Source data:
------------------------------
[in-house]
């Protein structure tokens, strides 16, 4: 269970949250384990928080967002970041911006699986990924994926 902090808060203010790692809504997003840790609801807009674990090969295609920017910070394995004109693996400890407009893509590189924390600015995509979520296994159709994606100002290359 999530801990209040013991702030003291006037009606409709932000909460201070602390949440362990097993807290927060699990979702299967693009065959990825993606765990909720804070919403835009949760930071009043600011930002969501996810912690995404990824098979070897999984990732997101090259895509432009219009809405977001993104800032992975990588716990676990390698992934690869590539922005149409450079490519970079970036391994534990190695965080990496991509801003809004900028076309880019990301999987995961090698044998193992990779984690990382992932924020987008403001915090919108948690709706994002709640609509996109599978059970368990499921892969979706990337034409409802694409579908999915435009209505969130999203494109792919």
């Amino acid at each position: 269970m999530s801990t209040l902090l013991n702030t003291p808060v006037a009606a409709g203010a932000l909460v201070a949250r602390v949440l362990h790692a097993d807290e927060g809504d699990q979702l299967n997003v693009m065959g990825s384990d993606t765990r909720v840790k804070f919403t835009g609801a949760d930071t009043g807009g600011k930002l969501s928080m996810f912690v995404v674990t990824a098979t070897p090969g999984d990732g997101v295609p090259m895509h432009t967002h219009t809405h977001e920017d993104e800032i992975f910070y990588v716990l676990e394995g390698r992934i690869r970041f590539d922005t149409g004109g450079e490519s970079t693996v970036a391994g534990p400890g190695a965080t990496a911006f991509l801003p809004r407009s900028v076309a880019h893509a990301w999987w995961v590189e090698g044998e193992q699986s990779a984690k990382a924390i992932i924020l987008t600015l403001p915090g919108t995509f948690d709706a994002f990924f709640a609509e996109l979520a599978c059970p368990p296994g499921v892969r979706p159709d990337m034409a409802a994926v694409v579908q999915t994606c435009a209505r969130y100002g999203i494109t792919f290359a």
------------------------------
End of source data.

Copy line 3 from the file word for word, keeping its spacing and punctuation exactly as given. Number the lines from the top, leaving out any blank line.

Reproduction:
């Amino acid at each position: 269970m999530s801990t209040l902090l013991n702030t003291p808060v006037a009606a409709g203010a932000l909460v201070a949250r602390v949440l362990h790692a097993d807290e927060g809504d699990q979702l299967n997003v693009m065959g990825s384990d993606t765990r909720v840790k804070f919403t835009g609801a949760d930071t009043g807009g600011k930002l969501s928080m996810f912690v995404v674990t990824a098979t070897p090969g999984d990732g997101v295609p090259m895509h432009t967002h219009t809405h977001e920017d993104e800032i992975f910070y990588v716990l676990e394995g390698r992934i690869r970041f590539d922005t149409g004109g450079e490519s970079t693996v970036a391994g534990p400890g190695a965080t990496a911006f991509l801003p809004r407009s900028v076309a880019h893509a990301w999987w995961v590189e090698g044998e193992q699986s990779a984690k990382a924390i992932i924020l987008t600015l403001p915090g919108t995509f948690d709706a994002f990924f709640a609509e996109l979520a599978c059970p368990p296994g499921v892969r979706p159709d990337m034409a409802a994926v694409v579908q999915t994606c435009a209505r969130y100002g999203i494109t792919f290359a």